In order for us, as parents, to exercise fairness, we must teach fairness to our children. But how? In the section that follows, we share some practical strategies.

Practical strategies


How can I teach fairness to my child? An excellent resource for teaching 4 to 8 year old children what fairness means is our latest title, Fairness For All. In this book, we address two key lessons associated with fairness from an Islamic perspective. The first lesson is that if two people are treated differently, that doesn’t mean that it is unfair, and that to truly be fair, people must be treated according to their own, unique, circumstances. The second lesson is that we have a responsibility to act fairly, such that we do not give preferential treatment to someone just because they are close to us (4:135). We convey this lesson by showing that when someone is favored unfairly, it ends up hurting everyone.

If you aren’t currently a Noor Kids member, you can receive a free copy by clicking here!

Modeling and communicating

Children have an intrinsic concept of fairness, but it is a limited understanding. As children grow and mature, their definition of fairness evolves. Parents play a critical role in nurturing this quality. First, they must act fairly themselves, serving as a role model of what fairness looks like. Second, they should communicate well while doing so, to reduce potential negative consequences. Since certain children need more attention than others, parents should communicate to the siblings why they are treating their brother or sister a particular way. According to Jenkins, author of the study on differential parenting, children “don’t mind that parents treat them differently. They only mind when they see that differential treatment as unfair, and that comes about when things aren’t explained to children.” An example of this might be something like the following: “You and your brother are very different people, which is great. I need to treat you differently. When I speak loudly to you, it’s to make you listen, but I am speaking just as lovingly even if it’s louder.”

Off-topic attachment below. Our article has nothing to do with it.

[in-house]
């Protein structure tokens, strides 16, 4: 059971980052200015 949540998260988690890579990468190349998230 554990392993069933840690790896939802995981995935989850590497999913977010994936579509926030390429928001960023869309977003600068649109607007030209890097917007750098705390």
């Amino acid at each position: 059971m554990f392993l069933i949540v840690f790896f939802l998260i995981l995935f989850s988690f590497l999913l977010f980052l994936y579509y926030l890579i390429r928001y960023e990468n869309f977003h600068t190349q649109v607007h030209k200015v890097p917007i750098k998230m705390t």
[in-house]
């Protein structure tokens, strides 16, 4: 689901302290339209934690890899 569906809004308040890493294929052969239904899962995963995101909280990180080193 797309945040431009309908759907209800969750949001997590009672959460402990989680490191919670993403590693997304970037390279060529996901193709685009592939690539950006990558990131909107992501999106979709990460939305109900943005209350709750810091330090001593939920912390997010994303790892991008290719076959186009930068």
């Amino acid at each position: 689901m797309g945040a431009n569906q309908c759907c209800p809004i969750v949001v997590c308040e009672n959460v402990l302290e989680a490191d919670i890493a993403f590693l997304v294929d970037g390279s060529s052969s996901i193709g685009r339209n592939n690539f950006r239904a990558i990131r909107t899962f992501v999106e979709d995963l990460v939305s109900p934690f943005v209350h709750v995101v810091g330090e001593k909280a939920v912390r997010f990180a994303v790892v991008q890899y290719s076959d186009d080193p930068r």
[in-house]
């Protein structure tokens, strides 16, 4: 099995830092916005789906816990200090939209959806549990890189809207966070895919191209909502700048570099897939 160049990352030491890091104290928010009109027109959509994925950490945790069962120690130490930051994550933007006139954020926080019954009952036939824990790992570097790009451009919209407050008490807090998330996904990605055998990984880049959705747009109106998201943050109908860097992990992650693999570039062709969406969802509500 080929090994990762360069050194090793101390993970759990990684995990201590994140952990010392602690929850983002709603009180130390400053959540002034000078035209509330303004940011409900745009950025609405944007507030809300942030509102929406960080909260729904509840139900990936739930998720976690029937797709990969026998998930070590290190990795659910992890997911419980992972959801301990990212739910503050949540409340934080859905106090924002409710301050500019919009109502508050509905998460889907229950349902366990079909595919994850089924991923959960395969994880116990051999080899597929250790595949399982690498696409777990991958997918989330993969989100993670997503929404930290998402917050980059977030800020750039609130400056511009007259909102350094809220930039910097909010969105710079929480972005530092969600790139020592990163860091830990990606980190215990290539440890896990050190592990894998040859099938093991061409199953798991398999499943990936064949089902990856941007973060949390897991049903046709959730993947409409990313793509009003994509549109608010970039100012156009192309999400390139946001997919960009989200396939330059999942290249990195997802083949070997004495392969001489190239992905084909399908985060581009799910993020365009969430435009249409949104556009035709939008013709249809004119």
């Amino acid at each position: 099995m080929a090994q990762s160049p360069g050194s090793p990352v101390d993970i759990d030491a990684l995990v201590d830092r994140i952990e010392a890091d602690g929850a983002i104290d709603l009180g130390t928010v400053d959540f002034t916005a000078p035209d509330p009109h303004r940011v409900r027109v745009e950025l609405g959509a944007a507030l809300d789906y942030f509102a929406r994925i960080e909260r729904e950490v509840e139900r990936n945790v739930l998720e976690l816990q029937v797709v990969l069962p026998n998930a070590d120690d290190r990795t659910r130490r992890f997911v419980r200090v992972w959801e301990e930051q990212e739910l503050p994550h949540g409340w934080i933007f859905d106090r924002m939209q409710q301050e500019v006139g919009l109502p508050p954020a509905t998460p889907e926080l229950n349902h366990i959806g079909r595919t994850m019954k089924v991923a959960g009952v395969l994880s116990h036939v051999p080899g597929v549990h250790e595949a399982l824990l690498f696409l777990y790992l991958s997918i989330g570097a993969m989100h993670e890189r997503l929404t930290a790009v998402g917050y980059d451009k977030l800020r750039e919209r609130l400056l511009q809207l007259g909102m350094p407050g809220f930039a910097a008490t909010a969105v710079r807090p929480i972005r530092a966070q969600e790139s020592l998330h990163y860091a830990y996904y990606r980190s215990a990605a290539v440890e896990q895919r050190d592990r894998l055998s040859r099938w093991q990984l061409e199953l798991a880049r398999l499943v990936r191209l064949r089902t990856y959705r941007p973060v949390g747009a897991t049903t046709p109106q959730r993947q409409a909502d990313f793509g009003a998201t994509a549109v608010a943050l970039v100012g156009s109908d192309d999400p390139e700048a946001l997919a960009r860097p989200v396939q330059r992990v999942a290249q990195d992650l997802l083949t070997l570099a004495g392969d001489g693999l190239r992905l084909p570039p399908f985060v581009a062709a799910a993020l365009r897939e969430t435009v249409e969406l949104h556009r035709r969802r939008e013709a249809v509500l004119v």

Building empathy

Another way to approach the subject of fairness with children is by emphasizing empathy. The following talking points may help: “Whenever we feel that things are ‘unfair’ we have to look at things from the other person’s perspective. When two people are treated the same, that doesn’t mean that they are being treated fairly. And, if two people are treated differently, that doesn’t mean that they are being treated unfairly. In order for us to be fair in the eyes of Allah (SWT), we must treat people based on their own, unique, circumstances (e.g. a toddler being treated differently from a teenager). After all, everyone is different, right?”

One way to explore this concept further is through other-focused empathy. Instead of putting yourself in someone else’s shoes, which promotes an egocentric empathy, other-focused empathy involves observing and appreciating how the other is feeling.

Promoting fairness through activities

Play a game

Kids learn through play, even if the game itself isn’t educational. Playing games, even simple, old-fashioned board games, with your kids, can offer many teachable moments regarding how to follow rules, take turns, play fair, be honest, and accept defeat graciously.